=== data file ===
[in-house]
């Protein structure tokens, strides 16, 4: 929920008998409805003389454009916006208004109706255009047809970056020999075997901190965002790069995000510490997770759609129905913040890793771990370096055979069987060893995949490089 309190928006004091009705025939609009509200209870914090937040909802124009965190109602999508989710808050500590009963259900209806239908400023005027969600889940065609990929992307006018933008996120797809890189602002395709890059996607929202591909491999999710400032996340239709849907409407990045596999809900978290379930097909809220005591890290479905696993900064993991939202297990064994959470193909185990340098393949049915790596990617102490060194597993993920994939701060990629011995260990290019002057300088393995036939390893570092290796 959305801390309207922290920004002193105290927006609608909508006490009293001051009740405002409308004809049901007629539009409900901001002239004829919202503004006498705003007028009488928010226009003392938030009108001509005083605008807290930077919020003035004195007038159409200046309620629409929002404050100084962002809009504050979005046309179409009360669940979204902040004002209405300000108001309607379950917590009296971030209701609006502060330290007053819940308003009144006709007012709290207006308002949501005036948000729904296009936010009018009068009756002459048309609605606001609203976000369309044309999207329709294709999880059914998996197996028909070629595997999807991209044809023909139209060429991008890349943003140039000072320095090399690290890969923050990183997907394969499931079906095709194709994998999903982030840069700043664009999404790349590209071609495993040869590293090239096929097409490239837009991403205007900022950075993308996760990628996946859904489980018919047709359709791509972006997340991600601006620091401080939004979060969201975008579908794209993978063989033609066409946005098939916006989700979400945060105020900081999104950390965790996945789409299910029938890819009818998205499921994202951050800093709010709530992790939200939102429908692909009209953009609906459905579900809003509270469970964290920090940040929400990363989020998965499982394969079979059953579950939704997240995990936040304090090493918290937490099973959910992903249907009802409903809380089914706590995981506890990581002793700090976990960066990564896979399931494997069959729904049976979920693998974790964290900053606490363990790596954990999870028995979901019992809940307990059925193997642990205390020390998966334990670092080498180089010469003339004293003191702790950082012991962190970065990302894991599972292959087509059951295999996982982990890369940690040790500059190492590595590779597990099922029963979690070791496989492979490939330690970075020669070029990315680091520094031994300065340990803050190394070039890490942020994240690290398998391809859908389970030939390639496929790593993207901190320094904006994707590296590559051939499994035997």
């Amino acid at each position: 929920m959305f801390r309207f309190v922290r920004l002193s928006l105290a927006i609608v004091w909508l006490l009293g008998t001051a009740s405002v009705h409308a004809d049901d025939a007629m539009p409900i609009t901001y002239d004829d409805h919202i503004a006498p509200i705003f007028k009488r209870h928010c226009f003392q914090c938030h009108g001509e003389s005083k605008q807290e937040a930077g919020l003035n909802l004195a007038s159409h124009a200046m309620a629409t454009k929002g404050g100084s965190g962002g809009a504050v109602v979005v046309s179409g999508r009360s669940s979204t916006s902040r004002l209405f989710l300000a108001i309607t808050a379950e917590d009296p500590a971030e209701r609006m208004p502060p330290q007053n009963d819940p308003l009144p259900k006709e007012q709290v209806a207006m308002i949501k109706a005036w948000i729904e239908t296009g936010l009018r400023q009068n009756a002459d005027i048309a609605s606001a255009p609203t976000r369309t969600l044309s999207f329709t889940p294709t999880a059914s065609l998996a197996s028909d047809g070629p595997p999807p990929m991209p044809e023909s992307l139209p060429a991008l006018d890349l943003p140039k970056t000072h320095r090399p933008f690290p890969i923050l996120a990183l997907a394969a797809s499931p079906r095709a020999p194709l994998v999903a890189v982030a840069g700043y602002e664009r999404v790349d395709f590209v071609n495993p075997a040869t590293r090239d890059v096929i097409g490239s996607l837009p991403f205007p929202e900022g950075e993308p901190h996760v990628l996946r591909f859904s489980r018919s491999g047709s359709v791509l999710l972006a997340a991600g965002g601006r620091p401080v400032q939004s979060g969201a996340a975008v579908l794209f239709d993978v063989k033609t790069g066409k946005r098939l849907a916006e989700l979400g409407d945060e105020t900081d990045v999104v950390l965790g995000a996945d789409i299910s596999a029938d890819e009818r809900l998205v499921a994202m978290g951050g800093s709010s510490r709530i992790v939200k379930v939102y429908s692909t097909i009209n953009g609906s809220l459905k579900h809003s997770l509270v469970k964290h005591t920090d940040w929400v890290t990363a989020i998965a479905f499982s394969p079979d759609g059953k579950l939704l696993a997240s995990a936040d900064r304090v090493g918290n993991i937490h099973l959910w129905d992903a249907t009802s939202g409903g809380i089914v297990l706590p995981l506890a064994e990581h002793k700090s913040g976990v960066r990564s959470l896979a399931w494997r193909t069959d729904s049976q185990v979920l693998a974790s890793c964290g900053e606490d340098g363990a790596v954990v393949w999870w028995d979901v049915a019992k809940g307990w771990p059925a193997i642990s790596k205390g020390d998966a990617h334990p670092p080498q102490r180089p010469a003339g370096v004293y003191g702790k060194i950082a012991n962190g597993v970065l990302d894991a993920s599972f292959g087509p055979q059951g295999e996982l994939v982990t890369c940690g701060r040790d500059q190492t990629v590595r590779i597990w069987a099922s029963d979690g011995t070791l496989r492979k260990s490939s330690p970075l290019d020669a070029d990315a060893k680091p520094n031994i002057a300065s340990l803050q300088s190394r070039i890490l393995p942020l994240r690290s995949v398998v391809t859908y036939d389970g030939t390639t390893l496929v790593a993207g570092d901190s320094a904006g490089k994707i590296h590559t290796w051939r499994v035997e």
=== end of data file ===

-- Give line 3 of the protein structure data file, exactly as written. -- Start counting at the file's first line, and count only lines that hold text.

């Amino acid at each position: 929920m959305f801390r309207f309190v922290r920004l002193s928006l105290a927006i609608v004091w909508l006490l009293g008998t001051a009740s405002v009705h409308a004809d049901d025939a007629m539009p409900i609009t901001y002239d004829d409805h919202i503004a006498p509200i705003f007028k009488r209870h928010c226009f003392q914090c938030h009108g001509e003389s005083k605008q807290e937040a930077g919020l003035n909802l004195a007038s159409h124009a200046m309620a629409t454009k929002g404050g100084s965190g962002g809009a504050v109602v979005v046309s179409g999508r009360s669940s979204t916006s902040r004002l209405f989710l300000a108001i309607t808050a379950e917590d009296p500590a971030e209701r609006m208004p502060p330290q007053n009963d819940p308003l009144p259900k006709e007012q709290v209806a207006m308002i949501k109706a005036w948000i729904e239908t296009g936010l009018r400023q009068n009756a002459d005027i048309a609605s606001a255009p609203t976000r369309t969600l044309s999207f329709t889940p294709t999880a059914s065609l998996a197996s028909d047809g070629p595997p999807p990929m991209p044809e023909s992307l139209p060429a991008l006018d890349l943003p140039k970056t000072h320095r090399p933008f690290p890969i923050l996120a990183l997907a394969a797809s499931p079906r095709a020999p194709l994998v999903a890189v982030a840069g700043y602002e664009r999404v790349d395709f590209v071609n495993p075997a040869t590293r090239d890059v096929i097409g490239s996607l837009p991403f205007p929202e900022g950075e993308p901190h996760v990628l996946r591909f859904s489980r018919s491999g047709s359709v791509l999710l972006a997340a991600g965002g601006r620091p401080v400032q939004s979060g969201a996340a975008v579908l794209f239709d993978v063989k033609t790069g066409k946005r098939l849907a916006e989700l979400g409407d945060e105020t900081d990045v999104v950390l965790g995000a996945d789409i299910s596999a029938d890819e009818r809900l998205v499921a994202m978290g951050g800093s709010s510490r709530i992790v939200k379930v939102y429908s692909t097909i009209n953009g609906s809220l459905k579900h809003s997770l509270v469970k964290h005591t920090d940040w929400v890290t990363a989020i998965a479905f499982s394969p079979d759609g059953k579950l939704l696993a997240s995990a936040d900064r304090v090493g918290n993991i937490h099973l959910w129905d992903a249907t009802s939202g409903g809380i089914v297990l706590p995981l506890a064994e990581h002793k700090s913040g976990v960066r990564s959470l896979a399931w494997r193909t069959d729904s049976q185990v979920l693998a974790s890793c964290g900053e606490d340098g363990a790596v954990v393949w999870w028995d979901v049915a019992k809940g307990w771990p059925a193997i642990s790596k205390g020390d998966a990617h334990p670092p080498q102490r180089p010469a003339g370096v004293y003191g702790k060194i950082a012991n962190g597993v970065l990302d894991a993920s599972f292959g087509p055979q059951g295999e996982l994939v982990t890369c940690g701060r040790d500059q190492t990629v590595r590779i597990w069987a099922s029963d979690g011995t070791l496989r492979k260990s490939s330690p970075l290019d020669a070029d990315a060893k680091p520094n031994i002057a300065s340990l803050q300088s190394r070039i890490l393995p942020l994240r690290s995949v398998v391809t859908y036939d389970g030939t390639t390893l496929v790593a993207g570092d901190s320094a904006g490089k994707i590296h590559t290796w051939r499994v035997e």